This radical transformation of world power relationships reflects primarily in the case of both the USA and the USSR the growth of the productive forces.
Not by the forces of civil war can you govern the very weakest woman. You can kill that woman, but she escapes you then; you cannot govern her. No power on earth can govern a human being, however feeble, who withholds his or her consent.
Even in a society as tightly controlled as Singapore’s, the market creates certain forces which perhaps in the long run may lead to democracy.
Democracy is necessary to peace and to undermining the forces of terrorism.
Secret ops by secret forces have a nasty tendency to produce unintended, unforeseen, and completely disastrous consequences. New Yorkers will remember well the end result of clandestine U.S. support for Islamic militants against the Soviet Union in Afghanistan during the 1980s: 9/11.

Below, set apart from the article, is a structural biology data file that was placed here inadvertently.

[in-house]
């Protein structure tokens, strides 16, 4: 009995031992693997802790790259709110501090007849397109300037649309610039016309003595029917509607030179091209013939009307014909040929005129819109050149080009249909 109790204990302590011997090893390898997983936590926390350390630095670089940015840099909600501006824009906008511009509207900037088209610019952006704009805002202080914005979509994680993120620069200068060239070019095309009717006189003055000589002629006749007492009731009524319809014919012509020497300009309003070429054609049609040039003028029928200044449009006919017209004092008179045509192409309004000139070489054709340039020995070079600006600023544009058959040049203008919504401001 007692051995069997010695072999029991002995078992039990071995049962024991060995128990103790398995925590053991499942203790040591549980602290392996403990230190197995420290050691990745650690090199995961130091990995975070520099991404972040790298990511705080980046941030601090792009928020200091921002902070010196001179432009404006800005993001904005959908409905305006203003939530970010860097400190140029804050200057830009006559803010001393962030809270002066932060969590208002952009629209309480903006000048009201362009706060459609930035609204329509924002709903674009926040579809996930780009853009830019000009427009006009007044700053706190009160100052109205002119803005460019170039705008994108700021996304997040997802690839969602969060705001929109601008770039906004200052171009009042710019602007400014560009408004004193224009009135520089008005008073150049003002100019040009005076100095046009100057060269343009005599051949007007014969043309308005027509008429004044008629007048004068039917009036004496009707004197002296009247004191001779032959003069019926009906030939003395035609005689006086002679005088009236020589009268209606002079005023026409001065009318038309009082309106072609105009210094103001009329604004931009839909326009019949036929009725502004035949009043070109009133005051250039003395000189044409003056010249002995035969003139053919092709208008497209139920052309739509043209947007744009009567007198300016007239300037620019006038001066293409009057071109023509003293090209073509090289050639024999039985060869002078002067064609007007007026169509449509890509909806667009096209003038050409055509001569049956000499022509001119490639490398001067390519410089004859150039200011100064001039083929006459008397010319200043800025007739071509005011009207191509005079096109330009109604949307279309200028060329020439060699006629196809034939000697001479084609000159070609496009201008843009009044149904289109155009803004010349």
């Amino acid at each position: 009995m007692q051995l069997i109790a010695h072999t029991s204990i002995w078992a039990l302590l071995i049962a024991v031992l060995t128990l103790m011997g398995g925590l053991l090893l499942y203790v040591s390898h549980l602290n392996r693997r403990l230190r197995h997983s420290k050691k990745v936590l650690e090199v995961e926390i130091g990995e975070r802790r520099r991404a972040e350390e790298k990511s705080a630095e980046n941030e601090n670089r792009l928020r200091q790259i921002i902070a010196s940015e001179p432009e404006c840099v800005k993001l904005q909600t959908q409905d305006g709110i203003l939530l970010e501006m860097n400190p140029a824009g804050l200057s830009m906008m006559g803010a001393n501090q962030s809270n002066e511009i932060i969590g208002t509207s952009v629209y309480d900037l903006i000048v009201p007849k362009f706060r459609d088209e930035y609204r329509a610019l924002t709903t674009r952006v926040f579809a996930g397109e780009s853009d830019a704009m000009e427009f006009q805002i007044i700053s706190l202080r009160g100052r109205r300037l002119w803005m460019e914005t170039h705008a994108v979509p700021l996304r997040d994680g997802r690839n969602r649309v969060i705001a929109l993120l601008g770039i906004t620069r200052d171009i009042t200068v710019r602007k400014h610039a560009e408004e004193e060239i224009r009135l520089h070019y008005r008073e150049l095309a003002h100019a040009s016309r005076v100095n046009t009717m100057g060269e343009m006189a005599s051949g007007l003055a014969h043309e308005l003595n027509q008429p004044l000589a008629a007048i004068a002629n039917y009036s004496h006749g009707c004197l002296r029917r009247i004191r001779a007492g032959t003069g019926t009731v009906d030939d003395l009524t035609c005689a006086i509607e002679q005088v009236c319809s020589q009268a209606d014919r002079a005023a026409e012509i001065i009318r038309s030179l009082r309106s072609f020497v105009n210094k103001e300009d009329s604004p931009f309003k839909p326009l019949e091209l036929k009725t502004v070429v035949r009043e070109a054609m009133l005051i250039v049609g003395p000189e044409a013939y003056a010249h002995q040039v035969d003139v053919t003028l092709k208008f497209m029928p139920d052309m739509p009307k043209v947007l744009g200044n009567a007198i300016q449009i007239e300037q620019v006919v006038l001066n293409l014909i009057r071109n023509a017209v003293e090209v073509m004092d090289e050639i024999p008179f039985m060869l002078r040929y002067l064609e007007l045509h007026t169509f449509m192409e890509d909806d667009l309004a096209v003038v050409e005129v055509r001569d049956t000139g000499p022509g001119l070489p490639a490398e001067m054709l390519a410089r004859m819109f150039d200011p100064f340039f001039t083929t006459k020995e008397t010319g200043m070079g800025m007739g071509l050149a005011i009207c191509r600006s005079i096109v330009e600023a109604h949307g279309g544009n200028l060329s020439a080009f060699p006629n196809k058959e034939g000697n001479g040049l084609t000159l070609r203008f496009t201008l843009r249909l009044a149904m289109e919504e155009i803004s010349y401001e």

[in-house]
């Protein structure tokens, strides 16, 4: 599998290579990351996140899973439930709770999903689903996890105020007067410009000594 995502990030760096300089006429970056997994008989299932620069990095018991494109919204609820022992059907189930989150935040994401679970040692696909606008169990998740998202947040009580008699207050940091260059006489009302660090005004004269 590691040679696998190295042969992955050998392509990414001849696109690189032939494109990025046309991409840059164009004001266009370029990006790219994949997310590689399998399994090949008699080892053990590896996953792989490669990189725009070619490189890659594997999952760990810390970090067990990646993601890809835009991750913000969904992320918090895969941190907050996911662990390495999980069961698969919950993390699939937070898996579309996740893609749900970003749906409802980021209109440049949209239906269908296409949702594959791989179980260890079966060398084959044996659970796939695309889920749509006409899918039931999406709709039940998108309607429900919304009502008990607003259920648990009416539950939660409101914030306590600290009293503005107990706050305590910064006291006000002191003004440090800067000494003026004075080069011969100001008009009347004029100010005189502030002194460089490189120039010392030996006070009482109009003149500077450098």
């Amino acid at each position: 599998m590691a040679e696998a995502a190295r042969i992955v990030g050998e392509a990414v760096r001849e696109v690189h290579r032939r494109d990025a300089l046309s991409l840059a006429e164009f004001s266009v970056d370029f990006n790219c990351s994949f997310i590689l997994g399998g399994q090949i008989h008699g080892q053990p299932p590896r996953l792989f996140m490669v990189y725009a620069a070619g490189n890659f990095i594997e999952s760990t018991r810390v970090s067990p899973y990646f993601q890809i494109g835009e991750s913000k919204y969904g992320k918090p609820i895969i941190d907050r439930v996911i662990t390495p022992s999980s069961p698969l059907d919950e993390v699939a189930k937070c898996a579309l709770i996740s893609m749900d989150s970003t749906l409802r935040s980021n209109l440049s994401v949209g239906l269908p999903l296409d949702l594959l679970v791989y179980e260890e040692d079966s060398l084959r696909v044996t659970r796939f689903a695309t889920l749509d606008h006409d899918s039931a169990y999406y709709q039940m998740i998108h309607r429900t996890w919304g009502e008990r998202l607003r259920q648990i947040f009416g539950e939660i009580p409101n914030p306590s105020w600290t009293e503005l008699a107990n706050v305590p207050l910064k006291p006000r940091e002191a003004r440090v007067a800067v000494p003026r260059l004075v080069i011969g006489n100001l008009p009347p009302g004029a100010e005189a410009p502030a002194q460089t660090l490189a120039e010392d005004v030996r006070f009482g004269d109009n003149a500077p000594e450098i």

Throughout this evolution from left to right, Beard always detested war. Hence his writings were slanted to show that the military side of history was insignificant or a mere reflection of economic forces.
For centuries the death penalty, often accompanied by barbarous refinements, has been trying to hold crime in check; yet crime persists. Why? Because the instincts that are warring in man are not, as the law claims, constant forces in a state of equilibrium.
There are only two forces that unite men – fear and interest.
Merely by describing yourself as black you have started on a road towards emancipation, you have committed yourself to fight against all forces that seek to use your blackness as a stamp that marks you out as a subservient being.
When you label so much of what happens to you as ‘bad,’ it reinforces the feeling that you are a powerless pawn at the mercy of outside forces over which you have no control. And – this is key – labeling something a bad thing almost guarantees that you’ll experience it as such.